Does ‘Dumbo’ soar above the mediocrity of Disney live-action adaptations?
This past weekend, Disney and Tim Burton teamed up again to deliver the newest adaptation of a Disney classic with “Dumbo,” based on the 1941 animated film of the same name. Fans have been anticipating this entry into Disney’s live-action catalogue with hopes that the weird, trippy world of “Dumbo” and the twisted imagination of Burton would work wonders on the big screen. Was this the case or was this show made to be a flop?
The film focuses on a family living with a small struggling circus troupe, consisting of a dad who has returned from the war and his two children. The circus finds a ray of hope when a baby elephant named Dumbo is born to them and — despite starting off as laughing stock because of his abnormally large ears — brings success to the crew when it is discovered he can use his ears to fly. However, once a greedy showrunner gets whiff of the act, he moves Dumbo and company to his razzle-dazzle show where he promises success like never before. When things begin to turn sour, it is up to the circus staff to team up and save Dumbo before it’s too late.
The original “Dumbo” may not be a masterpiece by any means, but there was a level of creativity through the film’s limitations (the entirety of the movie was made as economically as possible to recoup from the heavy financial losses of both “Pinocchio” and “Fantasia”) that made the storytelling unique, namely by how it portrayed the world through the eyes of the titular character. Now with the limitless resources Disney has at its hands, there was almost no question that the remake would take the story to far grander places. However, in creating a bevy of riveting scenes and moments, it also subtracts from the heavy pathos that made the original film so iconic.
Let’s talk about the good stuff first. Unsurprisingly, Burton’s direction is top notch. Visually, the movie embraces the early 20th century circus environment and successfully does so thanks to the stellar cinematography, production and costume design that immerses the audience in the experience. The effects work is also outstanding, with great attention to detail bringing the animals to life while never making it too real as to bring us out of the fantasy.
This lends itself to some notable moments, with the best sequence in the film being an extended homage to the original’s most iconic moment, the pink elephants on parade. Similarly, all of Dumbo’s flying scenes were hair-raising and exciting, being some of the most awe-inspiring moments Burton has created in years. Much of this can be attributed to Burton’s long-time music collaborator, Danny Elfman, providing another whimsically macabre score. While the entirety of the score may not be amongst Elfman’s most epochal works, the maestro delivers by breathing life to this quirky world and making the wonder-filled moments oh-so magical.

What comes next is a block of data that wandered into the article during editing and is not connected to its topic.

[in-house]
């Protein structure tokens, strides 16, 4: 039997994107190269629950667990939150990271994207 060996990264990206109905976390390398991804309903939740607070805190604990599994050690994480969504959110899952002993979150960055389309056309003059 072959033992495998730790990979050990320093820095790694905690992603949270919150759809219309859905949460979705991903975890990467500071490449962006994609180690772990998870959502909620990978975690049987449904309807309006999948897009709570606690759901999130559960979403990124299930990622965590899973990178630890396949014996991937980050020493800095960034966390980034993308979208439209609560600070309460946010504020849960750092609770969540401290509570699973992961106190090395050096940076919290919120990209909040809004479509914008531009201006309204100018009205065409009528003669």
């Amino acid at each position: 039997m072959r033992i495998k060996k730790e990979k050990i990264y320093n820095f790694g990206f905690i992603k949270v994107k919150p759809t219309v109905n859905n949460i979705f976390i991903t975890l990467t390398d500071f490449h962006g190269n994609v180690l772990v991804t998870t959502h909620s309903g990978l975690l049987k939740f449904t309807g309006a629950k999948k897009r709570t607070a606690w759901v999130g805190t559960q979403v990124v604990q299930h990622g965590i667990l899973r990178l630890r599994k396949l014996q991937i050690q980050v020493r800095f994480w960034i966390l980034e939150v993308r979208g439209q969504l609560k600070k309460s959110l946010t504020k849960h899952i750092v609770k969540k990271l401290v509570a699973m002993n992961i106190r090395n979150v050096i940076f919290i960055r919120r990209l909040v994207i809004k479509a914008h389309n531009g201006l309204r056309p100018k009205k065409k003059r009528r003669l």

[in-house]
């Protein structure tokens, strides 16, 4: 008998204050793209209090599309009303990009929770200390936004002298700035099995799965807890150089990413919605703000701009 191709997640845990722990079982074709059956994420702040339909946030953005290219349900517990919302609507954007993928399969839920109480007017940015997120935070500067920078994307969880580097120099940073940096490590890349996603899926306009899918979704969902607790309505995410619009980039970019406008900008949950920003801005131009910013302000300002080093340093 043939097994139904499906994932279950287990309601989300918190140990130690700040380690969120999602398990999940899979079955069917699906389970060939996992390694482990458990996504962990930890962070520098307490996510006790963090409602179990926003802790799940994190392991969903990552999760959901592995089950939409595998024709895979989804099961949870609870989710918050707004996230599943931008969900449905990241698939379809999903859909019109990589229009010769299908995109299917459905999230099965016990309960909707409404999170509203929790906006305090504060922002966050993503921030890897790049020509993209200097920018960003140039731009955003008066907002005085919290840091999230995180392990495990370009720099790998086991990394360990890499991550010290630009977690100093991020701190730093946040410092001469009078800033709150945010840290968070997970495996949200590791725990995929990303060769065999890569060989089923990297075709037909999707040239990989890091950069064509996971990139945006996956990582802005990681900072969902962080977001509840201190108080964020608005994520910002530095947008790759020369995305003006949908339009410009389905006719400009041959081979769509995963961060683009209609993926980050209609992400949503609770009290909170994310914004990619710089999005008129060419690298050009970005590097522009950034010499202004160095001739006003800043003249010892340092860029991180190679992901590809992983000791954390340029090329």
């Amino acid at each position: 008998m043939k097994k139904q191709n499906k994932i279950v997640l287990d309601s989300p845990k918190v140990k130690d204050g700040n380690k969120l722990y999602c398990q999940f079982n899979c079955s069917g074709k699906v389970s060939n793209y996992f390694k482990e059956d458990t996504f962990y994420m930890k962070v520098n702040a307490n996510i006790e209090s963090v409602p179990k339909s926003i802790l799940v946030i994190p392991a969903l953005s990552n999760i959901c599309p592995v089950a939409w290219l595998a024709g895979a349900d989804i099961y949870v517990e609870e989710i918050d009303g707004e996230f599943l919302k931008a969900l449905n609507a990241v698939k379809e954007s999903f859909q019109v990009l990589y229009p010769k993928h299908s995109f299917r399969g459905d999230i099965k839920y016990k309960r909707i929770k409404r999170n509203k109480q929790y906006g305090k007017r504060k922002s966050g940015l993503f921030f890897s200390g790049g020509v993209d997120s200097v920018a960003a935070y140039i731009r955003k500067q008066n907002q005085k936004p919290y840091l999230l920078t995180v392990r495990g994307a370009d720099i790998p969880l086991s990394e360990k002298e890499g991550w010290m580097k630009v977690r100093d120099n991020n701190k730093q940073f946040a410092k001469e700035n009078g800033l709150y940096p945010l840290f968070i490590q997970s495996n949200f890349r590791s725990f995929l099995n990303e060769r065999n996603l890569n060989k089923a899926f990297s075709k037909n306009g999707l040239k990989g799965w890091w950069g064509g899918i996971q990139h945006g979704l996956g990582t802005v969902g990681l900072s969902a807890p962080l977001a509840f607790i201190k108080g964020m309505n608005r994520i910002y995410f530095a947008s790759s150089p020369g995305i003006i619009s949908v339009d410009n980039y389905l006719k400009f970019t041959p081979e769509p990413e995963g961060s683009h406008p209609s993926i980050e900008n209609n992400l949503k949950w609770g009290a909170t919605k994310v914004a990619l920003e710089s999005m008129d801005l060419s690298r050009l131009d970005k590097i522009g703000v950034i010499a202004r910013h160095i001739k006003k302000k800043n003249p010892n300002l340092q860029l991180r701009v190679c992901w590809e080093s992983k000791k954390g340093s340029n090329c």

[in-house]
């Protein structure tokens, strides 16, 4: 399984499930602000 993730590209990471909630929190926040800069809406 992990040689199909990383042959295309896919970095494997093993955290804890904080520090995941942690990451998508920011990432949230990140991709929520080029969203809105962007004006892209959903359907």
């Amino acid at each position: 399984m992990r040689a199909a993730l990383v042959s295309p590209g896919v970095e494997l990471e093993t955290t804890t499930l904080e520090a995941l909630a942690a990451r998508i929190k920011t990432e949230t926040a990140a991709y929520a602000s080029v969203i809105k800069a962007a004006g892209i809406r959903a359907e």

Sadly, despite some stellar direction, it clashes with the overstretched and muddled screenplay. Funny enough, only the first half of the movie tells the story from the original, but doesn’t do so as smoothly. The emotional beats in this portion that made the original so great feel very surface level. The iconic “Baby Mine” scene in particular feels incredibly tacked on and forced, despite this being one of the most well-known tear-jerking moments in all of Disney history. Other plot elements during this section such as the children’s relationship with their father, the circus’ characters trying to keep the business afloat and the reasoning behind Dumbo’s name feel either not explored enough or just plain dumb.
Once we are introduced to Micheal Keaton’s villainous character, the film shifts gears to do more of its own thing. The film improves slightly during the second half as it feels more unbound to craft its own experience. However, the experience is ultimately bogged down by some cliched writing and conveniences that are distracting.
Through it all, the characters seem to have a lack of development because the movie ultimately does not know who to focus on. The two children and their father are what seem to be the driving force behind the movie, with the titular character’s journey only seeming to be there to create an obvious parallel to what our main characters have to go through, as both Dumbo and the family have lost their mother figures and must find ways to move on. Yet, with the human family, we are only told of their mother’s death, forcing the audience to make an emotional connection that we never actually experience. Without getting into spoilers, what happens to Dumbo is different in this version of the story, losing that parallel with the original and altering the understanding of the story, leaving the film to feel rather hollow.
While it is ultimately worth giving “Dumbo” praise for taking its source material in different directions, it ends up sacrificing what made the original such a classic in the process, and creates a series of its own problems along the way. For those planning on seeing it, there are sure to be moments worth remembering, but don’t expect it to be the showstopper of a lifetime.